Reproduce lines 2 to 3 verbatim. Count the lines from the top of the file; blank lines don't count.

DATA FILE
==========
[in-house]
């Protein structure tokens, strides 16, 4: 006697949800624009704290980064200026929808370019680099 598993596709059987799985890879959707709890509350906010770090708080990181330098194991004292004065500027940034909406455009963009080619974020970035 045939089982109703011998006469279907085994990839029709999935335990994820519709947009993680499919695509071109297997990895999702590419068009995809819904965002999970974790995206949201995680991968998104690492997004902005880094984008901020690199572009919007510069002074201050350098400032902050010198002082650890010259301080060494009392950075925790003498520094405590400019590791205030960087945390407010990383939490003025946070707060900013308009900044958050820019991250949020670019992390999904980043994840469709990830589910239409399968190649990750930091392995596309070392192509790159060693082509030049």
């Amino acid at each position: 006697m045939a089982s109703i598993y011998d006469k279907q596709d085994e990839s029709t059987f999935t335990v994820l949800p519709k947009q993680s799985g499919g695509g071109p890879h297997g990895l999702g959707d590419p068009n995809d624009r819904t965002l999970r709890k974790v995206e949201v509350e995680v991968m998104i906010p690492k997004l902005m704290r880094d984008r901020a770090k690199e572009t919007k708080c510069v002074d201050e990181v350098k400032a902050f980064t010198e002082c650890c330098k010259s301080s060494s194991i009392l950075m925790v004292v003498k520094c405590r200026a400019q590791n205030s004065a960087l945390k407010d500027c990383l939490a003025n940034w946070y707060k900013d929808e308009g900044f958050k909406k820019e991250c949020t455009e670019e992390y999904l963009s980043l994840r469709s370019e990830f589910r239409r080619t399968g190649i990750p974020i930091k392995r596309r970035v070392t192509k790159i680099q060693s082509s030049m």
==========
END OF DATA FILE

């Protein structure tokens, strides 16, 4: 006697949800624009704290980064200026929808370019680099 598993596709059987799985890879959707709890509350906010770090708080990181330098194991004292004065500027940034909406455009963009080619974020970035 045939089982109703011998006469279907085994990839029709999935335990994820519709947009993680499919695509071109297997990895999702590419068009995809819904965002999970974790995206949201995680991968998104690492997004902005880094984008901020690199572009919007510069002074201050350098400032902050010198002082650890010259301080060494009392950075925790003498520094405590400019590791205030960087945390407010990383939490003025946070707060900013308009900044958050820019991250949020670019992390999904980043994840469709990830589910239409399968190649990750930091392995596309070392192509790159060693082509030049």
């Amino acid at each position: 006697m045939a089982s109703i598993y011998d006469k279907q596709d085994e990839s029709t059987f999935t335990v994820l949800p519709k947009q993680s799985g499919g695509g071109p890879h297997g990895l999702g959707d590419p068009n995809d624009r819904t965002l999970r709890k974790v995206e949201v509350e995680v991968m998104i906010p690492k997004l902005m704290r880094d984008r901020a770090k690199e572009t919007k708080c510069v002074d201050e990181v350098k400032a902050f980064t010198e002082c650890c330098k010259s301080s060494s194991i009392l950075m925790v004292v003498k520094c405590r200026a400019q590791n205030s004065a960087l945390k407010d500027c990383l939490a003025n940034w946070y707060k900013d929808e308009g900044f958050k909406k820019e991250c949020t455009e670019e992390y999904l963009s980043l994840r469709s370019e990830f589910r239409r080619t399968g190649i990750p974020i930091k392995r596309r970035v070392t192509k790159i680099q060693s082509s030049m």